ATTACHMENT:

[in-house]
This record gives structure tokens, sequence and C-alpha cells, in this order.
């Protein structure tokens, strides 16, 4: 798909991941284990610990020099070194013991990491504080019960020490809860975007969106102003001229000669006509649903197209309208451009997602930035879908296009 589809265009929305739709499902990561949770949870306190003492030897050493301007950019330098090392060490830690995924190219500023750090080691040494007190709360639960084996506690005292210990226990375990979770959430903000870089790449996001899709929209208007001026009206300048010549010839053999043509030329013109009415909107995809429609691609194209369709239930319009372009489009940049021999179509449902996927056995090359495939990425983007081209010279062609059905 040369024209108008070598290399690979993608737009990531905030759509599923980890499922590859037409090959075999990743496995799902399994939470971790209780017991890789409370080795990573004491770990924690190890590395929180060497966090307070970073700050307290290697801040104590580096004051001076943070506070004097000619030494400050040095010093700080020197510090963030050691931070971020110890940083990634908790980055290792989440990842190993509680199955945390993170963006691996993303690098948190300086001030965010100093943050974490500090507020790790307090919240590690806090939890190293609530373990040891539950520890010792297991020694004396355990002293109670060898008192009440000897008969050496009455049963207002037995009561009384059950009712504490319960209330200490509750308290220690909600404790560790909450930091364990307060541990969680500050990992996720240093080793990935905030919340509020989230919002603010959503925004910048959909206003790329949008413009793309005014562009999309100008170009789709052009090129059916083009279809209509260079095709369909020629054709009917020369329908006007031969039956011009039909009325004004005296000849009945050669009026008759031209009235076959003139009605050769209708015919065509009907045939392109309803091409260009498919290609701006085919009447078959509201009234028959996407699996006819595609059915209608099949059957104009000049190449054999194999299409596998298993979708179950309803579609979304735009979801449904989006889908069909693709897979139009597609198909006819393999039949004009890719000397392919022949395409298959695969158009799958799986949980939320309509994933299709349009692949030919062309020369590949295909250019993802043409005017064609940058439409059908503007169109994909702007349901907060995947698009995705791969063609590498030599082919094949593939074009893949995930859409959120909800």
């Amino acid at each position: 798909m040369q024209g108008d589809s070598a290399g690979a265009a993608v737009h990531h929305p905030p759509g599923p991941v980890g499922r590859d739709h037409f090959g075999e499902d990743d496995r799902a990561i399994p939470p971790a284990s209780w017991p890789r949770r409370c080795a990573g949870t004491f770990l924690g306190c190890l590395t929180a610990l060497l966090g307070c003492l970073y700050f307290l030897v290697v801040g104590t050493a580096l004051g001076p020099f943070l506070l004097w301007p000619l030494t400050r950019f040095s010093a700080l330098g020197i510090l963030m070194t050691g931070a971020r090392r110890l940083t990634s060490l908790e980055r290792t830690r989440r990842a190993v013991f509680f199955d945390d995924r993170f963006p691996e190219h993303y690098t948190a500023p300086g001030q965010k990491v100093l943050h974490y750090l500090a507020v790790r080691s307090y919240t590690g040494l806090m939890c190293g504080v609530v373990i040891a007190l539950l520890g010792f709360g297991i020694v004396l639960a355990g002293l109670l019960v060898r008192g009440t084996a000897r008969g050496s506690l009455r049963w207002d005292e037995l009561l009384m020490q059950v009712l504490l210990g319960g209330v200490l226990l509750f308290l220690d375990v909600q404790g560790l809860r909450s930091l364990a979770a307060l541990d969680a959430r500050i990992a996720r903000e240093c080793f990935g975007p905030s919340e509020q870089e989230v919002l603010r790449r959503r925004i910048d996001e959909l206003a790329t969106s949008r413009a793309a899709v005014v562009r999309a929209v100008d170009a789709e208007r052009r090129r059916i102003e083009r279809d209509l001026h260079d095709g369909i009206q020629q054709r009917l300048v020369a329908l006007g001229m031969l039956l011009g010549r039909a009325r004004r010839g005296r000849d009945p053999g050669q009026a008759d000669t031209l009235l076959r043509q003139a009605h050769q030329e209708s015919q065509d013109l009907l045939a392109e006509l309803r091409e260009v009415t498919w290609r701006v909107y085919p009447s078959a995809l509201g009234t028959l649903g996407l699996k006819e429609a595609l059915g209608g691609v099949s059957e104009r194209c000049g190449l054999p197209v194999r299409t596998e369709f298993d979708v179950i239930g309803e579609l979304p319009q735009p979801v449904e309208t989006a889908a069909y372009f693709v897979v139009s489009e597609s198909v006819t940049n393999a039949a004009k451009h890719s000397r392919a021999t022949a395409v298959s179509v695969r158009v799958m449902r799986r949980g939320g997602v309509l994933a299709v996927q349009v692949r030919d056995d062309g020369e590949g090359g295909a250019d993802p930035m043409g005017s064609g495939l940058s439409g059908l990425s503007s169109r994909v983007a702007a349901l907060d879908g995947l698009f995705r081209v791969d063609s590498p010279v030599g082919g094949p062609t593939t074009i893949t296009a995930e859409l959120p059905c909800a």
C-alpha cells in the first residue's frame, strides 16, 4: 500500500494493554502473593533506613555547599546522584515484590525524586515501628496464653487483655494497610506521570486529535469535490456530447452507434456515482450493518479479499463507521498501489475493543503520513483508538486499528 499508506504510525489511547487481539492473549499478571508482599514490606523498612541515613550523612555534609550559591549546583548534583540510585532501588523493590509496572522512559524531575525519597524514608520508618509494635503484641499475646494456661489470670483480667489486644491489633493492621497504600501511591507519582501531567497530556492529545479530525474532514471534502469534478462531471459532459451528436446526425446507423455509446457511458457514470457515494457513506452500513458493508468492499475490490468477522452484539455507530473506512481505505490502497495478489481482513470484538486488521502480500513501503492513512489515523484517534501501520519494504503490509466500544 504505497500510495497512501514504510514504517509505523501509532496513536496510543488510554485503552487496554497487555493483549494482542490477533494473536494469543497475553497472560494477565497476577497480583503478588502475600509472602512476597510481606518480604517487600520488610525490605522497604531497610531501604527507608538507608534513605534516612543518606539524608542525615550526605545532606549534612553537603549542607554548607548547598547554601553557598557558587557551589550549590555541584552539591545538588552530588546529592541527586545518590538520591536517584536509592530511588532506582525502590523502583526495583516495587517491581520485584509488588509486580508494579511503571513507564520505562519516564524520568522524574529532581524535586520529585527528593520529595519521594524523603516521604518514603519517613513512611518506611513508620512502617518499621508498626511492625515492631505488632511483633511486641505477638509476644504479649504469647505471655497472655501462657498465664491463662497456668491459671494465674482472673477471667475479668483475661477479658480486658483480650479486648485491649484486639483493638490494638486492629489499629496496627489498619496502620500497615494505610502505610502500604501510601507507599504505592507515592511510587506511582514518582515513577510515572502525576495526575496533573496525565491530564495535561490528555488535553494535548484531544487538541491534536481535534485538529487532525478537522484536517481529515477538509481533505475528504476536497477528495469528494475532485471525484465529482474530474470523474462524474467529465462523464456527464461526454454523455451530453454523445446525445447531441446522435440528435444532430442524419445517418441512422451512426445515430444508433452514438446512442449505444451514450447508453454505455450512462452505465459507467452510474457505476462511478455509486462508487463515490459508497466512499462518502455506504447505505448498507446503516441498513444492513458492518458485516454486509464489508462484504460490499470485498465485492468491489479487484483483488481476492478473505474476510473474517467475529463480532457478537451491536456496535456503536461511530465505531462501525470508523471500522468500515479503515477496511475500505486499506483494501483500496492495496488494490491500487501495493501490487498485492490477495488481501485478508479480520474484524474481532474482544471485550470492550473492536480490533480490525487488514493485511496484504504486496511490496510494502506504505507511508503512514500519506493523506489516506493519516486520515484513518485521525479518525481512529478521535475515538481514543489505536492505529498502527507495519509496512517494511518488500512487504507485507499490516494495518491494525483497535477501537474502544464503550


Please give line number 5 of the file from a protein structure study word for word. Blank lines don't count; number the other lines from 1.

C-alpha cells in the first residue's frame, strides 16, 4: 500500500494493554502473593533506613555547599546522584515484590525524586515501628496464653487483655494497610506521570486529535469535490456530447452507434456515482450493518479479499463507521498501489475493543503520513483508538486499528 499508506504510525489511547487481539492473549499478571508482599514490606523498612541515613550523612555534609550559591549546583548534583540510585532501588523493590509496572522512559524531575525519597524514608520508618509494635503484641499475646494456661489470670483480667489486644491489633493492621497504600501511591507519582501531567497530556492529545479530525474532514471534502469534478462531471459532459451528436446526425446507423455509446457511458457514470457515494457513506452500513458493508468492499475490490468477522452484539455507530473506512481505505490502497495478489481482513470484538486488521502480500513501503492513512489515523484517534501501520519494504503490509466500544 504505497500510495497512501514504510514504517509505523501509532496513536496510543488510554485503552487496554497487555493483549494482542490477533494473536494469543497475553497472560494477565497476577497480583503478588502475600509472602512476597510481606518480604517487600520488610525490605522497604531497610531501604527507608538507608534513605534516612543518606539524608542525615550526605545532606549534612553537603549542607554548607548547598547554601553557598557558587557551589550549590555541584552539591545538588552530588546529592541527586545518590538520591536517584536509592530511588532506582525502590523502583526495583516495587517491581520485584509488588509486580508494579511503571513507564520505562519516564524520568522524574529532581524535586520529585527528593520529595519521594524523603516521604518514603519517613513512611518506611513508620512502617518499621508498626511492625515492631505488632511483633511486641505477638509476644504479649504469647505471655497472655501462657498465664491463662497456668491459671494465674482472673477471667475479668483475661477479658480486658483480650479486648485491649484486639483493638490494638486492629489499629496496627489498619496502620500497615494505610502505610502500604501510601507507599504505592507515592511510587506511582514518582515513577510515572502525576495526575496533573496525565491530564495535561490528555488535553494535548484531544487538541491534536481535534485538529487532525478537522484536517481529515477538509481533505475528504476536497477528495469528494475532485471525484465529482474530474470523474462524474467529465462523464456527464461526454454523455451530453454523445446525445447531441446522435440528435444532430442524419445517418441512422451512426445515430444508433452514438446512442449505444451514450447508453454505455450512462452505465459507467452510474457505476462511478455509486462508487463515490459508497466512499462518502455506504447505505448498507446503516441498513444492513458492518458485516454486509464489508462484504460490499470485498465485492468491489479487484483483488481476492478473505474476510473474517467475529463480532457478537451491536456496535456503536461511530465505531462501525470508523471500522468500515479503515477496511475500505486499506483494501483500496492495496488494490491500487501495493501490487498485492490477495488481501485478508479480520474484524474481532474482544471485550470492550473492536480490533480490525487488514493485511496484504504486496511490496510494502506504505507511508503512514500519506493523506489516506493519516486520515484513518485521525479518525481512529478521535475515538481514543489505536492505529498502527507495519509496512517494511518488500512487504507485507499490516494495518491494525483497535477501537474502544464503550